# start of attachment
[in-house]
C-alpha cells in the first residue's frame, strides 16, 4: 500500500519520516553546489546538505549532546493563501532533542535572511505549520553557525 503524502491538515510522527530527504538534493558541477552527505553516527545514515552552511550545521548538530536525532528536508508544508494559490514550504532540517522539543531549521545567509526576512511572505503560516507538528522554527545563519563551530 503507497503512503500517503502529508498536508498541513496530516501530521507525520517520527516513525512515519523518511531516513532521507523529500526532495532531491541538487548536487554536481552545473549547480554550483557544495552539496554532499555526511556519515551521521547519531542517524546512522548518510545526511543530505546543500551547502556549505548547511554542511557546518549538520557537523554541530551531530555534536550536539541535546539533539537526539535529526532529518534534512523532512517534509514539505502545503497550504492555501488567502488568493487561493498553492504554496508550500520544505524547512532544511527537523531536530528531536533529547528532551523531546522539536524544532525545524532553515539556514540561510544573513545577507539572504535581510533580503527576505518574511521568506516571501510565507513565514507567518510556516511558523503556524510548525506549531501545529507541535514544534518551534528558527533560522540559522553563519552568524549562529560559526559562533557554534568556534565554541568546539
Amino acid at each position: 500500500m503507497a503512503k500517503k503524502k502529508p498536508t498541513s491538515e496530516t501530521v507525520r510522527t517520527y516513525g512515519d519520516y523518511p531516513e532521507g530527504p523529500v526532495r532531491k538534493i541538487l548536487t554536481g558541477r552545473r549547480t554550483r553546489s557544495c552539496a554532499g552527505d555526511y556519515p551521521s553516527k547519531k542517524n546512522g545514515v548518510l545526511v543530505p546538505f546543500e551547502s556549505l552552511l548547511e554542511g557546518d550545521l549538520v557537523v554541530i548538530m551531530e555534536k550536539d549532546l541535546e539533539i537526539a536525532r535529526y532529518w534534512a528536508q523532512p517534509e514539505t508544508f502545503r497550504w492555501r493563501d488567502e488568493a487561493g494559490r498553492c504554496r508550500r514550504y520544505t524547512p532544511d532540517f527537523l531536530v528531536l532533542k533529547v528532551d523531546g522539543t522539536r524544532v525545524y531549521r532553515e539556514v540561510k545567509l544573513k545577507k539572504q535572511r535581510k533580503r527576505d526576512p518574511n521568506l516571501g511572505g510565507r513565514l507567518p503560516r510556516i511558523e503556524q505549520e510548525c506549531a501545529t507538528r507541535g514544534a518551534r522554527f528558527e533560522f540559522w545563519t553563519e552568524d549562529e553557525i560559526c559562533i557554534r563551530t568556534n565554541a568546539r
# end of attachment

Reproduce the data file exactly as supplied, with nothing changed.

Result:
[in-house]
C-alpha cells in the first residue's frame, strides 16, 4: 500500500519520516553546489546538505549532546493563501532533542535572511505549520553557525 503524502491538515510522527530527504538534493558541477552527505553516527545514515552552511550545521548538530536525532528536508508544508494559490514550504532540517522539543531549521545567509526576512511572505503560516507538528522554527545563519563551530 503507497503512503500517503502529508498536508498541513496530516501530521507525520517520527516513525512515519523518511531516513532521507523529500526532495532531491541538487548536487554536481552545473549547480554550483557544495552539496554532499555526511556519515551521521547519531542517524546512522548518510545526511543530505546543500551547502556549505548547511554542511557546518549538520557537523554541530551531530555534536550536539541535546539533539537526539535529526532529518534534512523532512517534509514539505502545503497550504492555501488567502488568493487561493498553492504554496508550500520544505524547512532544511527537523531536530528531536533529547528532551523531546522539536524544532525545524532553515539556514540561510544573513545577507539572504535581510533580503527576505518574511521568506516571501510565507513565514507567518510556516511558523503556524510548525506549531501545529507541535514544534518551534528558527533560522540559522553563519552568524549562529560559526559562533557554534568556534565554541568546539
Amino acid at each position: 500500500m503507497a503512503k500517503k503524502k502529508p498536508t498541513s491538515e496530516t501530521v507525520r510522527t517520527y516513525g512515519d519520516y523518511p531516513e532521507g530527504p523529500v526532495r532531491k538534493i541538487l548536487t554536481g558541477r552545473r549547480t554550483r553546489s557544495c552539496a554532499g552527505d555526511y556519515p551521521s553516527k547519531k542517524n546512522g545514515v548518510l545526511v543530505p546538505f546543500e551547502s556549505l552552511l548547511e554542511g557546518d550545521l549538520v557537523v554541530i548538530m551531530e555534536k550536539d549532546l541535546e539533539i537526539a536525532r535529526y532529518w534534512a528536508q523532512p517534509e514539505t508544508f502545503r497550504w492555501r493563501d488567502e488568493a487561493g494559490r498553492c504554496r508550500r514550504y520544505t524547512p532544511d532540517f527537523l531536530v528531536l532533542k533529547v528532551d523531546g522539543t522539536r524544532v525545524y531549521r532553515e539556514v540561510k545567509l544573513k545577507k539572504q535572511r535581510k533580503r527576505d526576512p518574511n521568506l516571501g511572505g510565507r513565514l507567518p503560516r510556516i511558523e503556524q505549520e510548525c506549531a501545529t507538528r507541535g514544534a518551534r522554527f528558527e533560522f540559522w545563519t553563519e552568524d549562529e553557525i560559526c559562533i557554534r563551530t568556534n565554541a568546539r